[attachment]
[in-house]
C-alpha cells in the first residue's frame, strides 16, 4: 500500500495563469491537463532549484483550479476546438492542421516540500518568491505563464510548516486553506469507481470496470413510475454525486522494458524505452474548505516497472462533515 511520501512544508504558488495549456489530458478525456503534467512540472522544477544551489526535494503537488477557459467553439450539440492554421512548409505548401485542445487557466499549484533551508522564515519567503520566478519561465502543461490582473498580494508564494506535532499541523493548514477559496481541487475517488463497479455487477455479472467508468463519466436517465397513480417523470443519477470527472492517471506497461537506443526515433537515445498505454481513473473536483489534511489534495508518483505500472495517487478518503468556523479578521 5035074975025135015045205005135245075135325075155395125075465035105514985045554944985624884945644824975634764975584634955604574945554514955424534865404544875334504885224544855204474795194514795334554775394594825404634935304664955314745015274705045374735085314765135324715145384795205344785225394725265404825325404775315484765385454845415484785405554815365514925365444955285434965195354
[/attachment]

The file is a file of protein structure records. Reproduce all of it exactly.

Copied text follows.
[in-house]
C-alpha cells in the first residue's frame, strides 16, 4: 500500500495563469491537463532549484483550479476546438492542421516540500518568491505563464510548516486553506469507481470496470413510475454525486522494458524505452474548505516497472462533515 511520501512544508504558488495549456489530458478525456503534467512540472522544477544551489526535494503537488477557459467553439450539440492554421512548409505548401485542445487557466499549484533551508522564515519567503520566478519561465502543461490582473498580494508564494506535532499541523493548514477559496481541487475517488463497479455487477455479472467508468463519466436517465397513480417523470443519477470527472492517471506497461537506443526515433537515445498505454481513473473536483489534511489534495508518483505500472495517487478518503468556523479578521 5035074975025135015045205005135245075135325075155395125075465035105514985045554944985624884945644824975634764975584634955604574945554514955424534865404544875334504885224544855204474795194514795334554775394594825404634935304664955314745015274705045374735085314765135324715145384795205344785225394725265404825325404775315484765385454845415484785405554815365514925365444955285434965195354